In hydrology, the concept of linear reservoir cascade suggested by Nash (1957) is widely used in connection with the mathematical modeling of surface runoff. Many Nash cascade based models have been developed to model the rainfall-runoff process, e.g., the urban parallel cascade model proposed by Diskin et al. (1978), the hybrid and extended hybrid model, respectively, represented by Bhunya et al. (2005) and Singh et al. (2007), the two-reservoir variable storage coefficient model formulated by Bhunya et al. (2008), the cascade of submerged reservoirs model developed by Kurnatowski (2017), the inter-connected linear reservoir model (ICLRM) introduced by Khaleghi et al. (2018), and the linear combination model of Nash model and ICLRM recently developed by Monajemi et al. (2021). Most of these models introduced the concept of the Nash model – cascade of linear reservoirs. In fact, the Nash model is also applicable to river flow routing (Yan et al. 2015, 2019), which has been done independently by Kalinin & Milyukov (1957), also known as a Characteristic Reach method. In the river flood forecasting, the initial state is usually thought to be insignificant as its effect will vanish after a sufficiently long simulation time. But for some short time prediction situations, just like the identification of the impulse-response function and the real-time forecasting, the initial state will produce a relatively great impact. Szollosi-Nagy (1982) formulated a state-space description of the Nash cascade model, i.e., the discrete linear cascade model (DLCM) in a matrix form whereby the initial state was included that can be thought of a generalization of the Nash cascade model. The determination of the initial state of the DLCM was then proposed by Szollosi-Nagy (1987) via observability analysis. The DLCM was discretized originally in a pulse-data system framework which seems more suitable for the irregularly changing precipitation but not necessarily for the gradually changing streamflow. Under a linear change assumption of the input, the DLCM was extended by Szilagyi (2003) to a sample-data system framework. Since then, Szilagyi and his team have made great efforts to develop this model (Szilagyi 2006; Szilagyi & Laurinyecz 2014). With so many advantages that have been summarized by Szilagyi (2006), the DLCM has been in operational use for over 30 years in Hungary. However, it has not yet been applied more broadly except in Hungary. One possible reason may be due to the complicated mathematical expression and calculation. The development of a simpler expression of the DLCM is necessary to make it more popular and applicable in practice.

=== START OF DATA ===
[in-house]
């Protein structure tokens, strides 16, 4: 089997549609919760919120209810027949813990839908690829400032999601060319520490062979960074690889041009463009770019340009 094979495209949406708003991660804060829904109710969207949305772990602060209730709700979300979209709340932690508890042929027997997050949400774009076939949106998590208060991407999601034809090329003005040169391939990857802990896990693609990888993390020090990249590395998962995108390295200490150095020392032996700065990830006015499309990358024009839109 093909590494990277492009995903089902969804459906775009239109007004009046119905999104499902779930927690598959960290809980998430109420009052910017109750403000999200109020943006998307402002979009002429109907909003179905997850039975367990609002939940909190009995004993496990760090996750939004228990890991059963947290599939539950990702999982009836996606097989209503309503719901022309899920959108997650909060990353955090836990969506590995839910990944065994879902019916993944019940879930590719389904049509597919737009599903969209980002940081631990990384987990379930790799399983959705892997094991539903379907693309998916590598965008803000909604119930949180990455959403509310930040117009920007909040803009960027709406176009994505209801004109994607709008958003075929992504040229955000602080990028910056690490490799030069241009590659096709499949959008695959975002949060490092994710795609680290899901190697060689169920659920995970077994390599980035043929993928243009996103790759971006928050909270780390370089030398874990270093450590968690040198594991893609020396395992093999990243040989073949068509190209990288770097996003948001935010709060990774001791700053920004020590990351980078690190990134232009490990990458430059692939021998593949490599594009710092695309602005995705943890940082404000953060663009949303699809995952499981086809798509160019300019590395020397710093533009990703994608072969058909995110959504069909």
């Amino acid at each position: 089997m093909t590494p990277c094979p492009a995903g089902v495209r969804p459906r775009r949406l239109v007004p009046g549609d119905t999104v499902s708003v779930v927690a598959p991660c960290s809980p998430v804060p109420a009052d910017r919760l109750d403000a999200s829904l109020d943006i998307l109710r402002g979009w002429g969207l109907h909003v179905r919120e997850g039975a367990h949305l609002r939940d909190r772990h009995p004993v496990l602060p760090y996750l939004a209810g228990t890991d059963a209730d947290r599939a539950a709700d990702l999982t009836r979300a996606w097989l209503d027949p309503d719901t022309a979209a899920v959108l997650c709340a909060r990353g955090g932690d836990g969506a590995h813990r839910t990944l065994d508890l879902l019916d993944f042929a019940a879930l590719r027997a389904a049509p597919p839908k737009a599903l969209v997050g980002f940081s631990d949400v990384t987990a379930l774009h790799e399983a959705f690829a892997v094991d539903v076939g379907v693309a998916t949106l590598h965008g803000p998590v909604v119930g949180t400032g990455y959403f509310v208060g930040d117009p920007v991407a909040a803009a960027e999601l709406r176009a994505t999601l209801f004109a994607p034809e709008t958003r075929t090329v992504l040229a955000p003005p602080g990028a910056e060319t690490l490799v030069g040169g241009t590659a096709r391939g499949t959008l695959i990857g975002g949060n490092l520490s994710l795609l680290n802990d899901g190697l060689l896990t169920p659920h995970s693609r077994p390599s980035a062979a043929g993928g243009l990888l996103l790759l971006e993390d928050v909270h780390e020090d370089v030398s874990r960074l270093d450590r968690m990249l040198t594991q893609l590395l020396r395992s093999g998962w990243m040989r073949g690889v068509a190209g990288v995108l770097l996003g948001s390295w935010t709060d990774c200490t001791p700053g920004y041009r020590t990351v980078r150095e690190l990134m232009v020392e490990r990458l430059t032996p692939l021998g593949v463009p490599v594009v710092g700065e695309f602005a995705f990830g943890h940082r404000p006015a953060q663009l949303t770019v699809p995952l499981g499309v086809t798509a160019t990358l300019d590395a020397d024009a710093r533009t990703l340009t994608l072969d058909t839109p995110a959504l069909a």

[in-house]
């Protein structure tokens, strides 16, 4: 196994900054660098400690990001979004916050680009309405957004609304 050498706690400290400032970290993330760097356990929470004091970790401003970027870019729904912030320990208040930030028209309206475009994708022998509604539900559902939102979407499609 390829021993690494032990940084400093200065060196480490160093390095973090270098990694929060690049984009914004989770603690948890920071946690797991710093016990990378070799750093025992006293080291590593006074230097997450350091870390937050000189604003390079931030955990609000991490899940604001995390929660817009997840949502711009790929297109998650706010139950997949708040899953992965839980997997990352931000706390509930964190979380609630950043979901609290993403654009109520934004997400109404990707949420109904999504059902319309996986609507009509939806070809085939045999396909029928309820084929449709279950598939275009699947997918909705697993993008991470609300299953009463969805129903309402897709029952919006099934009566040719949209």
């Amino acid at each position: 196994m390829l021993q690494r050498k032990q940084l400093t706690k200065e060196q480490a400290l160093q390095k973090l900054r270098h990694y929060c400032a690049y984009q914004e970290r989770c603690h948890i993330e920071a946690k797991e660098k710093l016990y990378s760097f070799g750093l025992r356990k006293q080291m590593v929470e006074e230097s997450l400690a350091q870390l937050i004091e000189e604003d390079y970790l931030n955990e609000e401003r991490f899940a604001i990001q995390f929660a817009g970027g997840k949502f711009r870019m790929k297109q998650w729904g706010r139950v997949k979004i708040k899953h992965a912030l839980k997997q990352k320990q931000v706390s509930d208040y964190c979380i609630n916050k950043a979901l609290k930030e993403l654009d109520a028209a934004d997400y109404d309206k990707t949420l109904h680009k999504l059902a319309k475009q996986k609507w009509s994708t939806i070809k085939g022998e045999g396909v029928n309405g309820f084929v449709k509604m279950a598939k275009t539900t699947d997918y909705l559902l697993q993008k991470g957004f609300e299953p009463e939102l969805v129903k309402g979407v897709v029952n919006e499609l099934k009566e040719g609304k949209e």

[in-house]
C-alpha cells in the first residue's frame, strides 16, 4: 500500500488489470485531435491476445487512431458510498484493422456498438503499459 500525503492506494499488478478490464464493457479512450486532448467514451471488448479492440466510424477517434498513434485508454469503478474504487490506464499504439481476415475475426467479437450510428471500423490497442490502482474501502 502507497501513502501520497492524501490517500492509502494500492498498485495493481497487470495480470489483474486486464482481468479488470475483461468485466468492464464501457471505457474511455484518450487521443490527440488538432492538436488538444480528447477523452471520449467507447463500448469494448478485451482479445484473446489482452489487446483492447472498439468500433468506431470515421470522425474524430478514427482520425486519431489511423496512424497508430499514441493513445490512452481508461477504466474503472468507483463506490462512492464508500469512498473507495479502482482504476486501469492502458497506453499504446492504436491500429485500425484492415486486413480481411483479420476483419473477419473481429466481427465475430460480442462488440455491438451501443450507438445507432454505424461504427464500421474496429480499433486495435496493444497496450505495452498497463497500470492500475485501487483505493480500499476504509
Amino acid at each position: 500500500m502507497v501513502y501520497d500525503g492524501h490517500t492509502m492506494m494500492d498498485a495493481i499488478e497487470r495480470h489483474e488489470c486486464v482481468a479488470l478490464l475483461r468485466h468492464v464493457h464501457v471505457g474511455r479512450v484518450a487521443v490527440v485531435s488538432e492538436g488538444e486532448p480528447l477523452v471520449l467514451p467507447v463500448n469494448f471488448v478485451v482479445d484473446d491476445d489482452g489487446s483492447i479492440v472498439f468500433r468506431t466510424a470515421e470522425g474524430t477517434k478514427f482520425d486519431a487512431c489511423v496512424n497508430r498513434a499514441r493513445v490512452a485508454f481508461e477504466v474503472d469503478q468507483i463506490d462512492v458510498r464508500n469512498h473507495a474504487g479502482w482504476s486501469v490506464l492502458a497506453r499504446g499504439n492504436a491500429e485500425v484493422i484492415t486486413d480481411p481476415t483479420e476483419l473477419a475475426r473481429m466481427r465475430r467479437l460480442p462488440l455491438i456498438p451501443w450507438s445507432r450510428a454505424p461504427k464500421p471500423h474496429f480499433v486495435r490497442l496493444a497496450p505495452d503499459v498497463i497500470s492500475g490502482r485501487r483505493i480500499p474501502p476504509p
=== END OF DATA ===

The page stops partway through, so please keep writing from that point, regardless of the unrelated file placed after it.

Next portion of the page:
Yan et al. (2015) applied the Laplace transform and the principle of mathematical induction to solve the nth order nonhomogeneous linear ordinary differential equation (NLODE) of the Nash cascade model with a non-zero initial condition, and obtained the generalized Nash model (GNM) with a simpler expression. What's more, the GNM has been physically interpreted, which makes it a conceptual model and not only a mathematical formulation. Compared with the DLCM, the GNM is also obtained from the Nash cascade model with the same initial condition. But whether the expressions or the simulation results of these two models are differently exhibited, there may be some confusion to the model users. It is necessary to distinguish these two models for the users. Hence, the relationship and difference between DLCM and GNM are studied in the following sections both mathematically and experimentally.